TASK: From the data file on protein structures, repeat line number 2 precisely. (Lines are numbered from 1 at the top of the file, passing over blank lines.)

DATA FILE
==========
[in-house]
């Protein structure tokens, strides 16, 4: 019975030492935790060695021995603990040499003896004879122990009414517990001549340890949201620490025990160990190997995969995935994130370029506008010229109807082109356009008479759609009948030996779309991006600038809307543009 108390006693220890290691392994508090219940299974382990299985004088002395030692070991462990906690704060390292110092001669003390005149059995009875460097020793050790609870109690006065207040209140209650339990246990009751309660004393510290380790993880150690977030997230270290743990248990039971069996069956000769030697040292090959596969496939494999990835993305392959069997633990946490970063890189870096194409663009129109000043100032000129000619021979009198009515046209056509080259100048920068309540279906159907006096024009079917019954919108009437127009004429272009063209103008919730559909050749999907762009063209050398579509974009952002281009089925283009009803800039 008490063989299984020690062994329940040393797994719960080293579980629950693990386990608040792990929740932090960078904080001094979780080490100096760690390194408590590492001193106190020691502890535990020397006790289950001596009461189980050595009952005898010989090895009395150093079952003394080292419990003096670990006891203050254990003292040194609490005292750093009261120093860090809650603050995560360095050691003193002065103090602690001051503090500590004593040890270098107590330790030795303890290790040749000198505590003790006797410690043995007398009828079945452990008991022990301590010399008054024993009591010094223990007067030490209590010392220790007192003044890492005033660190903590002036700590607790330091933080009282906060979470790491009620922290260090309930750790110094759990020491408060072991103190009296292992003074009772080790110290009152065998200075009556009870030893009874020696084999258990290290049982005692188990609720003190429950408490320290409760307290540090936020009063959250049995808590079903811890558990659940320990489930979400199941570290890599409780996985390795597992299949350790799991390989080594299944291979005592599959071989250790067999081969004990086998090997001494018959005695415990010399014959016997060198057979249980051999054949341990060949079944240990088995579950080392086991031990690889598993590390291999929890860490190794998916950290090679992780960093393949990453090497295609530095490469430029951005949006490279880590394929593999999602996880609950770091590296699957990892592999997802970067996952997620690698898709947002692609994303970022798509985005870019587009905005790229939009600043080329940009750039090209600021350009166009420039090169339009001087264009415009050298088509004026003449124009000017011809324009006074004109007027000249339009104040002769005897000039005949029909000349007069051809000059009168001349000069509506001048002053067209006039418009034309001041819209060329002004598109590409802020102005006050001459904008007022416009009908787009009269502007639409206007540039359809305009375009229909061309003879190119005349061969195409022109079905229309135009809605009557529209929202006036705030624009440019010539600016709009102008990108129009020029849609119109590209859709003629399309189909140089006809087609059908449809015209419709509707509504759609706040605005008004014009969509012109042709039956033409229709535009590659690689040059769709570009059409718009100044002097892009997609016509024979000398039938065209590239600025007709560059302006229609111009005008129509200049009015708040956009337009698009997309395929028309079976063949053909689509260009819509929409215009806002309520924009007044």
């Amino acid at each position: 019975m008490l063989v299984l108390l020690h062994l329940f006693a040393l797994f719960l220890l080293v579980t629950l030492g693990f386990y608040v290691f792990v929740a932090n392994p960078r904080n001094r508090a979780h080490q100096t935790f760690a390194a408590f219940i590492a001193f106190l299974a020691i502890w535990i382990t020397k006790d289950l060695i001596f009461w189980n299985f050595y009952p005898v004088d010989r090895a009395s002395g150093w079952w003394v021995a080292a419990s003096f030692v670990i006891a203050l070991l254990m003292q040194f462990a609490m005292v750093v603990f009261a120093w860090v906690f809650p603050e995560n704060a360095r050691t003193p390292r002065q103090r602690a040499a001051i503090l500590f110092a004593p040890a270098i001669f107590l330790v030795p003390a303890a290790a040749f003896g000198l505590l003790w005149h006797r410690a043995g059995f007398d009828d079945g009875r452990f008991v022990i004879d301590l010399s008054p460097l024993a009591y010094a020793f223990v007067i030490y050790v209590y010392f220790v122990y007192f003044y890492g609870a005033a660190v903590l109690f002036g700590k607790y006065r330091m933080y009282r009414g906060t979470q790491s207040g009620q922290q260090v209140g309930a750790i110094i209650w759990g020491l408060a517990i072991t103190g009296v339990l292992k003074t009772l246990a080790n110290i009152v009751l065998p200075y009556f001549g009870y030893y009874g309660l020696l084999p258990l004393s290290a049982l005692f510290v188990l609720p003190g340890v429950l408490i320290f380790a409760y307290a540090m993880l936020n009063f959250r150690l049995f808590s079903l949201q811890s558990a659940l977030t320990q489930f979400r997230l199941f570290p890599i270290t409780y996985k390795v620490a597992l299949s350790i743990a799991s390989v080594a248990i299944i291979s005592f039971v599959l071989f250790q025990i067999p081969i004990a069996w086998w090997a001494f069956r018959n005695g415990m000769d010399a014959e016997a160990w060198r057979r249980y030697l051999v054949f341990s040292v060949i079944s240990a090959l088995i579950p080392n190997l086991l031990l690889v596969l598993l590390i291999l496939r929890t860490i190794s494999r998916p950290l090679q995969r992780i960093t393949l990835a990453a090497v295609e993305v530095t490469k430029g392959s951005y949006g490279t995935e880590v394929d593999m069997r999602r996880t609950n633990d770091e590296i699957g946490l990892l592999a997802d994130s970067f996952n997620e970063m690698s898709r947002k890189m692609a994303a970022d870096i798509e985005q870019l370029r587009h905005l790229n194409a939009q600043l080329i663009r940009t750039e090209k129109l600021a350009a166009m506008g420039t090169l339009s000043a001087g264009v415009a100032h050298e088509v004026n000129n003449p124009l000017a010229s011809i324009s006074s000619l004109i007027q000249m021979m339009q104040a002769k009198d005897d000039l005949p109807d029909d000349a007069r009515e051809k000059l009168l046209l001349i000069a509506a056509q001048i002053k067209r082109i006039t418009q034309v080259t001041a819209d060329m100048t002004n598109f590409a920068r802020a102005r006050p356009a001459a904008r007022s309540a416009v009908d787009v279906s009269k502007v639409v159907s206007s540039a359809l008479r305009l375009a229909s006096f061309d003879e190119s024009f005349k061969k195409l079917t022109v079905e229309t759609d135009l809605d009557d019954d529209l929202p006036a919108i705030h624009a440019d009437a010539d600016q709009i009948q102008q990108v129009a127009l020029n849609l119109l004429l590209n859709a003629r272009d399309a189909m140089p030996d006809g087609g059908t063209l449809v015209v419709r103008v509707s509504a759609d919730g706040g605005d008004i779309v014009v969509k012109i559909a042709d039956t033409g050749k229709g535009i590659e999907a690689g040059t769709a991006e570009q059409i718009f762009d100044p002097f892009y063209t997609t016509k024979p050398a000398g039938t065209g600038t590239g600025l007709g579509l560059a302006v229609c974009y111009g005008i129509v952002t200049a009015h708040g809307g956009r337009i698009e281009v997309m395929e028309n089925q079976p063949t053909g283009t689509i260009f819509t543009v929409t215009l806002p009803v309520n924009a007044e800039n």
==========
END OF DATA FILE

């Protein structure tokens, strides 16, 4: 019975030492935790060695021995603990040499003896004879122990009414517990001549340890949201620490025990160990190997995969995935994130370029506008010229109807082109356009008479759609009948030996779309991006600038809307543009 108390006693220890290691392994508090219940299974382990299985004088002395030692070991462990906690704060390292110092001669003390005149059995009875460097020793050790609870109690006065207040209140209650339990246990009751309660004393510290380790993880150690977030997230270290743990248990039971069996069956000769030697040292090959596969496939494999990835993305392959069997633990946490970063890189870096194409663009129109000043100032000129000619021979009198009515046209056509080259100048920068309540279906159907006096024009079917019954919108009437127009004429272009063209103008919730559909050749999907762009063209050398579509974009952002281009089925283009009803800039 008490063989299984020690062994329940040393797994719960080293579980629950693990386990608040792990929740932090960078904080001094979780080490100096760690390194408590590492001193106190020691502890535990020397006790289950001596009461189980050595009952005898010989090895009395150093079952003394080292419990003096670990006891203050254990003292040194609490005292750093009261120093860090809650603050995560360095050691003193002065103090602690001051503090500590004593040890270098107590330790030795303890290790040749000198505590003790006797410690043995007398009828079945452990008991022990301590010399008054024993009591010094223990007067030490209590010392220790007192003044890492005033660190903590002036700590607790330091933080009282906060979470790491009620922290260090309930750790110094759990020491408060072991103190009296292992003074009772080790110290009152065998200075009556009870030893009874020696084999258990290290049982005692188990609720003190429950408490320290409760307290540090936020009063959250049995808590079903811890558990659940320990489930979400199941570290890599409780996985390795597992299949350790799991390989080594299944291979005592599959071989250790067999081969004990086998090997001494018959005695415990010399014959016997060198057979249980051999054949341990060949079944240990088995579950080392086991031990690889598993590390291999929890860490190794998916950290090679992780960093393949990453090497295609530095490469430029951005949006490279880590394929593999999602996880609950770091590296699957990892592999997802970067996952997620690698898709947002692609994303970022798509985005870019587009905005790229939009600043080329940009750039090209600021350009166009420039090169339009001087264009415009050298088509004026003449124009000017011809324009006074004109007027000249339009104040002769005897000039005949029909000349007069051809000059009168001349000069509506001048002053067209006039418009034309001041819209060329002004598109590409802020102005006050001459904008007022416009009908787009009269502007639409206007540039359809305009375009229909061309003879190119005349061969195409022109079905229309135009809605009557529209929202006036705030624009440019010539600016709009102008990108129009020029849609119109590209859709003629399309189909140089006809087609059908449809015209419709509707509504759609706040605005008004014009969509012109042709039956033409229709535009590659690689040059769709570009059409718009100044002097892009997609016509024979000398039938065209590239600025007709560059302006229609111009005008129509200049009015708040956009337009698009997309395929028309079976063949053909689509260009819509929409215009806002309520924009007044």